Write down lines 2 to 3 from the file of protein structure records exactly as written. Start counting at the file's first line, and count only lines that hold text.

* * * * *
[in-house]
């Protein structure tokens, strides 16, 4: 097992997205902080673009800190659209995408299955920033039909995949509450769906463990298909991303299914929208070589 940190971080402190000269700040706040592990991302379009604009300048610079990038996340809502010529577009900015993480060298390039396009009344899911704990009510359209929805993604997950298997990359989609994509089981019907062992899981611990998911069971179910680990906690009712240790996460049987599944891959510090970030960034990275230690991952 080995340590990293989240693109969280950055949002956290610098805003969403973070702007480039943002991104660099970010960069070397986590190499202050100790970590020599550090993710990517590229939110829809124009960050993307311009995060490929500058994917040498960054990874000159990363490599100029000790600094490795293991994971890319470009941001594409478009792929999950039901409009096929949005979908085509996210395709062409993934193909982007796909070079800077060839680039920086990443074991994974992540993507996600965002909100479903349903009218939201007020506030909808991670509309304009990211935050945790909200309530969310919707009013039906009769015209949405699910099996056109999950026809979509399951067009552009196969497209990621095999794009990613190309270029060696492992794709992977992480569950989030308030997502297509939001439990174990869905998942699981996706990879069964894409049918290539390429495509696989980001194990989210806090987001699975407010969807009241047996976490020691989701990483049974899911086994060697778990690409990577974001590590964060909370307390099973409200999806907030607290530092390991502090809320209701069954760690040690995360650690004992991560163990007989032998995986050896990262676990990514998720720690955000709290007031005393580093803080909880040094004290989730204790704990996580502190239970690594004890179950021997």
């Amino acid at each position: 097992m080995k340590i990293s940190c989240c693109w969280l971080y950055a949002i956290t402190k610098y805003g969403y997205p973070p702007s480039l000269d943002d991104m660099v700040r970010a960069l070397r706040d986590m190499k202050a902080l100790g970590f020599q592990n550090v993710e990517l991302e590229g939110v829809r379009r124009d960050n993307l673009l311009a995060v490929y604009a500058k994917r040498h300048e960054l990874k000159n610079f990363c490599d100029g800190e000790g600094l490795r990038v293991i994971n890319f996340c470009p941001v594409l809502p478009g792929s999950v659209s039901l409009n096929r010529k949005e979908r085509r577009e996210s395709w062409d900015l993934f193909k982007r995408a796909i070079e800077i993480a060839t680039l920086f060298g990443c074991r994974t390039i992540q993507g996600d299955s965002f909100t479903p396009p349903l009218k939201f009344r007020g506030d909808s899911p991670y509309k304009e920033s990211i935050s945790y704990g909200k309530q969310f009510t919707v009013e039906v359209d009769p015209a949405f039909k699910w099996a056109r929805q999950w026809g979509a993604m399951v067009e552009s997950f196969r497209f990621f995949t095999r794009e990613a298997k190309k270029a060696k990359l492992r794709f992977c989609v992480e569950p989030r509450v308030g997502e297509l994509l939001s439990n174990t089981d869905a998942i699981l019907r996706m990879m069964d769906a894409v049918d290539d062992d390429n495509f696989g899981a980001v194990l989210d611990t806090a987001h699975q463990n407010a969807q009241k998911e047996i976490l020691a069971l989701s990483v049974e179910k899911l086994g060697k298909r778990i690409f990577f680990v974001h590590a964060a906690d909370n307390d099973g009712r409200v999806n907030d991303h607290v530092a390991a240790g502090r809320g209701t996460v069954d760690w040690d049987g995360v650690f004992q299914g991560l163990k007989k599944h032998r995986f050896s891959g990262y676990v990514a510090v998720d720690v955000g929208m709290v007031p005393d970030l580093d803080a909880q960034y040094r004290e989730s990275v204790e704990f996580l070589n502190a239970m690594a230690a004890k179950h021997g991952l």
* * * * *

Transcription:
């Protein structure tokens, strides 16, 4: 097992997205902080673009800190659209995408299955920033039909995949509450769906463990298909991303299914929208070589 940190971080402190000269700040706040592990991302379009604009300048610079990038996340809502010529577009900015993480060298390039396009009344899911704990009510359209929805993604997950298997990359989609994509089981019907062992899981611990998911069971179910680990906690009712240790996460049987599944891959510090970030960034990275230690991952 080995340590990293989240693109969280950055949002956290610098805003969403973070702007480039943002991104660099970010960069070397986590190499202050100790970590020599550090993710990517590229939110829809124009960050993307311009995060490929500058994917040498960054990874000159990363490599100029000790600094490795293991994971890319470009941001594409478009792929999950039901409009096929949005979908085509996210395709062409993934193909982007796909070079800077060839680039920086990443074991994974992540993507996600965002909100479903349903009218939201007020506030909808991670509309304009990211935050945790909200309530969310919707009013039906009769015209949405699910099996056109999950026809979509399951067009552009196969497209990621095999794009990613190309270029060696492992794709992977992480569950989030308030997502297509939001439990174990869905998942699981996706990879069964894409049918290539390429495509696989980001194990989210806090987001699975407010969807009241047996976490020691989701990483049974899911086994060697778990690409990577974001590590964060909370307390099973409200999806907030607290530092390991502090809320209701069954760690040690995360650690004992991560163990007989032998995986050896990262676990990514998720720690955000709290007031005393580093803080909880040094004290989730204790704990996580502190239970690594004890179950021997």
């Amino acid at each position: 097992m080995k340590i990293s940190c989240c693109w969280l971080y950055a949002i956290t402190k610098y805003g969403y997205p973070p702007s480039l000269d943002d991104m660099v700040r970010a960069l070397r706040d986590m190499k202050a902080l100790g970590f020599q592990n550090v993710e990517l991302e590229g939110v829809r379009r124009d960050n993307l673009l311009a995060v490929y604009a500058k994917r040498h300048e960054l990874k000159n610079f990363c490599d100029g800190e000790g600094l490795r990038v293991i994971n890319f996340c470009p941001v594409l809502p478009g792929s999950v659209s039901l409009n096929r010529k949005e979908r085509r577009e996210s395709w062409d900015l993934f193909k982007r995408a796909i070079e800077i993480a060839t680039l920086f060298g990443c074991r994974t390039i992540q993507g996600d299955s965002f909100t479903p396009p349903l009218k939201f009344r007020g506030d909808s899911p991670y509309k304009e920033s990211i935050s945790y704990g909200k309530q969310f009510t919707v009013e039906v359209d009769p015209a949405f039909k699910w099996a056109r929805q999950w026809g979509a993604m399951v067009e552009s997950f196969r497209f990621f995949t095999r794009e990613a298997k190309k270029a060696k990359l492992r794709f992977c989609v992480e569950p989030r509450v308030g997502e297509l994509l939001s439990n174990t089981d869905a998942i699981l019907r996706m990879m069964d769906a894409v049918d290539d062992d390429n495509f696989g899981a980001v194990l989210d611990t806090a987001h699975q463990n407010a969807q009241k998911e047996i976490l020691a069971l989701s990483v049974e179910k899911l086994g060697k298909r778990i690409f990577f680990v974001h590590a964060a906690d909370n307390d099973g009712r409200v999806n907030d991303h607290v530092a390991a240790g502090r809320g209701t996460v069954d760690w040690d049987g995360v650690f004992q299914g991560l163990k007989k599944h032998r995986f050896s891959g990262y676990v990514a510090v998720d720690v955000g929208m709290v007031p005393d970030l580093d803080a909880q960034y040094r004290e989730s990275v204790e704990f996580l070589n502190a239970m690594a230690a004890k179950h021997g991952l």